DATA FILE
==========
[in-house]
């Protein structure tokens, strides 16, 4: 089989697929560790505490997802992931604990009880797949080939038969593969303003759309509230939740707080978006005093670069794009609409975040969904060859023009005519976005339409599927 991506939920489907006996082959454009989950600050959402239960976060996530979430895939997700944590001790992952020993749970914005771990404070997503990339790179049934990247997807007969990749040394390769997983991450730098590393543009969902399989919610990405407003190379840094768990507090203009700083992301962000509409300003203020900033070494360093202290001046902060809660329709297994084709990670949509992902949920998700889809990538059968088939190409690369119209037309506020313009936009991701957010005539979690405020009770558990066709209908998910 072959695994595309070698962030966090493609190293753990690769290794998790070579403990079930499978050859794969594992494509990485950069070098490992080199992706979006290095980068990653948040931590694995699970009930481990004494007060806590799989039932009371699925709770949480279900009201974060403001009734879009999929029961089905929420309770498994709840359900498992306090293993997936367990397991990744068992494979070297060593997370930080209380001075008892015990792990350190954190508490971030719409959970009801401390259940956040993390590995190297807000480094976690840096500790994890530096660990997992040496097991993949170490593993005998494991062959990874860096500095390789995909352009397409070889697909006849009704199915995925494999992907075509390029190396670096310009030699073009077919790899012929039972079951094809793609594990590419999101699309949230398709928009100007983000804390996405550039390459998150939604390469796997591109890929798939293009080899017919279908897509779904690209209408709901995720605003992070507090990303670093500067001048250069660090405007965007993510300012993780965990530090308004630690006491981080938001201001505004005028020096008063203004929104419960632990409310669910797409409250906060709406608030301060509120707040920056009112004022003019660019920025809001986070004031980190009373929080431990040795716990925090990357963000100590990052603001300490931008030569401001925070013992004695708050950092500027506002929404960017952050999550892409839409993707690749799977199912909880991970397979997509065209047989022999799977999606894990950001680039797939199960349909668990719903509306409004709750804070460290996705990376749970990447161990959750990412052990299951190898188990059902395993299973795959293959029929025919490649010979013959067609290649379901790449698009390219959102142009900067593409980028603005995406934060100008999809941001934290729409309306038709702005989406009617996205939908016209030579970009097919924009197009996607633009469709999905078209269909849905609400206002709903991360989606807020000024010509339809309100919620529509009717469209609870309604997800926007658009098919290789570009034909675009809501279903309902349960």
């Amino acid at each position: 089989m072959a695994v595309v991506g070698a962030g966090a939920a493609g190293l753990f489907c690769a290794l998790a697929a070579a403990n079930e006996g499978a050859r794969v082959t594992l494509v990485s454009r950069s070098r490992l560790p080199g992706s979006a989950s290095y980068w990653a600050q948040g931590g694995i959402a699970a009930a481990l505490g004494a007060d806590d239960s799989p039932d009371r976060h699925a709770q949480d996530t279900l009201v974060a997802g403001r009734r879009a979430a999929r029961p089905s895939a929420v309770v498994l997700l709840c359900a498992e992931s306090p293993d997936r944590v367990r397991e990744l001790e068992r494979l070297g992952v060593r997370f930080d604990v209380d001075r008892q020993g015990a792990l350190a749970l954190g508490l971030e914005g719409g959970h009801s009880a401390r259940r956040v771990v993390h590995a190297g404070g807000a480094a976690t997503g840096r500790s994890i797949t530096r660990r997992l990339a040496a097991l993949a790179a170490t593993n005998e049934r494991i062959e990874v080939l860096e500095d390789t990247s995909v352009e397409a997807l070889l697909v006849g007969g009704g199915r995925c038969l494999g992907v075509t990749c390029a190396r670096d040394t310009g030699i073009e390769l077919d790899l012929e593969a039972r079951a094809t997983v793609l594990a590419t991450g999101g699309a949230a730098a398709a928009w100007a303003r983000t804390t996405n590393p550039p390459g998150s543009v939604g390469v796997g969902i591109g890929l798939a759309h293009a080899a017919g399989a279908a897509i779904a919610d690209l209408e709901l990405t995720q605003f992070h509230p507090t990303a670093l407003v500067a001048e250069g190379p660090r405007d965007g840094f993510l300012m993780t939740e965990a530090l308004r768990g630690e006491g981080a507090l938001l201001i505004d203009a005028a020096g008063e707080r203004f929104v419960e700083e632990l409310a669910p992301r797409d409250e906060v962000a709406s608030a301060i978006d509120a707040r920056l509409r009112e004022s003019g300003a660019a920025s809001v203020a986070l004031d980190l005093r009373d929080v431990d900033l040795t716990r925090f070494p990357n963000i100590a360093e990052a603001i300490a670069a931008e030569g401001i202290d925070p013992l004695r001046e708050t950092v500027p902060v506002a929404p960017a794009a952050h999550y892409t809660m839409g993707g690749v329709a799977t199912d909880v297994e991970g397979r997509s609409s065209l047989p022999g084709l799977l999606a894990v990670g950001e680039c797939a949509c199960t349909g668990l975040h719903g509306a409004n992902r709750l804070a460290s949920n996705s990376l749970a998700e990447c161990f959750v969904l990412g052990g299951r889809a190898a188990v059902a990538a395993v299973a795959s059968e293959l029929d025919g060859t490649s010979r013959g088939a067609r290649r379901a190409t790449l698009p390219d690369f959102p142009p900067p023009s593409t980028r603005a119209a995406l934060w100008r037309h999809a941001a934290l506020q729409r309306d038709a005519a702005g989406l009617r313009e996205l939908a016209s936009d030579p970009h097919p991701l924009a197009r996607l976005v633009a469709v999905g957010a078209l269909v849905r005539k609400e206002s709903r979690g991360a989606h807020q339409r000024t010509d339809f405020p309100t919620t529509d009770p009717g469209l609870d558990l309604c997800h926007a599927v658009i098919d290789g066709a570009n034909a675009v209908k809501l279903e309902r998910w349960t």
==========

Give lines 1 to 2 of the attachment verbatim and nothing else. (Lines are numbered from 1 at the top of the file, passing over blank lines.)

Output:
[in-house]
């Protein structure tokens, strides 16, 4: 089989697929560790505490997802992931604990009880797949080939038969593969303003759309509230939740707080978006005093670069794009609409975040969904060859023009005519976005339409599927 991506939920489907006996082959454009989950600050959402239960976060996530979430895939997700944590001790992952020993749970914005771990404070997503990339790179049934990247997807007969990749040394390769997983991450730098590393543009969902399989919610990405407003190379840094768990507090203009700083992301962000509409300003203020900033070494360093202290001046902060809660329709297994084709990670949509992902949920998700889809990538059968088939190409690369119209037309506020313009936009991701957010005539979690405020009770558990066709209908998910 072959695994595309070698962030966090493609190293753990690769290794998790070579403990079930499978050859794969594992494509990485950069070098490992080199992706979006290095980068990653948040931590694995699970009930481990004494007060806590799989039932009371699925709770949480279900009201974060403001009734879009999929029961089905929420309770498994709840359900498992306090293993997936367990397991990744068992494979070297060593997370930080209380001075008892015990792990350190954190508490971030719409959970009801401390259940956040993390590995190297807000480094976690840096500790994890530096660990997992040496097991993949170490593993005998494991062959990874860096500095390789995909352009397409070889697909006849009704199915995925494999992907075509390029190396670096310009030699073009077919790899012929039972079951094809793609594990590419999101699309949230398709928009100007983000804390996405550039390459998150939604390469796997591109890929798939293009080899017919279908897509779904690209209408709901995720605003992070507090990303670093500067001048250069660090405007965007993510300012993780965990530090308004630690006491981080938001201001505004005028020096008063203004929104419960632990409310669910797409409250906060709406608030301060509120707040920056009112004022003019660019920025809001986070004031980190009373929080431990040795716990925090990357963000100590990052603001300490931008030569401001925070013992004695708050950092500027506002929404960017952050999550892409839409993707690749799977199912909880991970397979997509065209047989022999799977999606894990950001680039797939199960349909668990719903509306409004709750804070460290996705990376749970990447161990959750990412052990299951190898188990059902395993299973795959293959029929025919490649010979013959067609290649379901790449698009390219959102142009900067593409980028603005995406934060100008999809941001934290729409309306038709702005989406009617996205939908016209030579970009097919924009197009996607633009469709999905078209269909849905609400206002709903991360989606807020000024010509339809309100919620529509009717469209609870309604997800926007658009098919290789570009034909675009809501279903309902349960």